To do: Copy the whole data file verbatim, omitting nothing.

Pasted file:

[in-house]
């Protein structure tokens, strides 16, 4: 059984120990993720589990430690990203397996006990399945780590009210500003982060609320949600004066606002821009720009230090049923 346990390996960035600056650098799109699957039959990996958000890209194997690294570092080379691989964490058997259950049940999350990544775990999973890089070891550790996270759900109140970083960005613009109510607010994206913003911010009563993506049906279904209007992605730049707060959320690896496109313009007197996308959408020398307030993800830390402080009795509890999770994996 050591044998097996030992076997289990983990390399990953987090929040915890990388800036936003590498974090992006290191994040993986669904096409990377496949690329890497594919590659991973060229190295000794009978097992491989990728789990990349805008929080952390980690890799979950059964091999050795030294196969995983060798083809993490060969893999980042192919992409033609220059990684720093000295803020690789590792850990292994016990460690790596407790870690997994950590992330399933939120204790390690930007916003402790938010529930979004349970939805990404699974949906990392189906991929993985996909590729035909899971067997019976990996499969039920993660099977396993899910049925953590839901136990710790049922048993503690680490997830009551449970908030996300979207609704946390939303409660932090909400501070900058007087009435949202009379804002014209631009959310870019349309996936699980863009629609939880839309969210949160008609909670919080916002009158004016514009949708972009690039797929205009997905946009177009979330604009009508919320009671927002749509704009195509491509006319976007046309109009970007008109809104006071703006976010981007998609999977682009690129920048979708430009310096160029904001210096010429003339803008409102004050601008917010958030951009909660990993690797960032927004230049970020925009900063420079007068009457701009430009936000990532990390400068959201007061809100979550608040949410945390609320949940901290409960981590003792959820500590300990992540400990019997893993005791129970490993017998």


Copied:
[in-house]
């Protein structure tokens, strides 16, 4: 059984120990993720589990430690990203397996006990399945780590009210500003982060609320949600004066606002821009720009230090049923 346990390996960035600056650098799109699957039959990996958000890209194997690294570092080379691989964490058997259950049940999350990544775990999973890089070891550790996270759900109140970083960005613009109510607010994206913003911010009563993506049906279904209007992605730049707060959320690896496109313009007197996308959408020398307030993800830390402080009795509890999770994996 050591044998097996030992076997289990983990390399990953987090929040915890990388800036936003590498974090992006290191994040993986669904096409990377496949690329890497594919590659991973060229190295000794009978097992491989990728789990990349805008929080952390980690890799979950059964091999050795030294196969995983060798083809993490060969893999980042192919992409033609220059990684720093000295803020690789590792850990292994016990460690790596407790870690997994950590992330399933939120204790390690930007916003402790938010529930979004349970939805990404699974949906990392189906991929993985996909590729035909899971067997019976990996499969039920993660099977396993899910049925953590839901136990710790049922048993503690680490997830009551449970908030996300979207609704946390939303409660932090909400501070900058007087009435949202009379804002014209631009959310870019349309996936699980863009629609939880839309969210949160008609909670919080916002009158004016514009949708972009690039797929205009997905946009177009979330604009009508919320009671927002749509704009195509491509006319976007046309109009970007008109809104006071703006976010981007998609999977682009690129920048979708430009310096160029904001210096010429003339803008409102004050601008917010958030951009909660990993690797960032927004230049970020925009900063420079007068009457701009430009936000990532990390400068959201007061809100979550608040949410945390609320949940901290409960981590003792959820500590300990992540400990019997893993005791129970490993017998």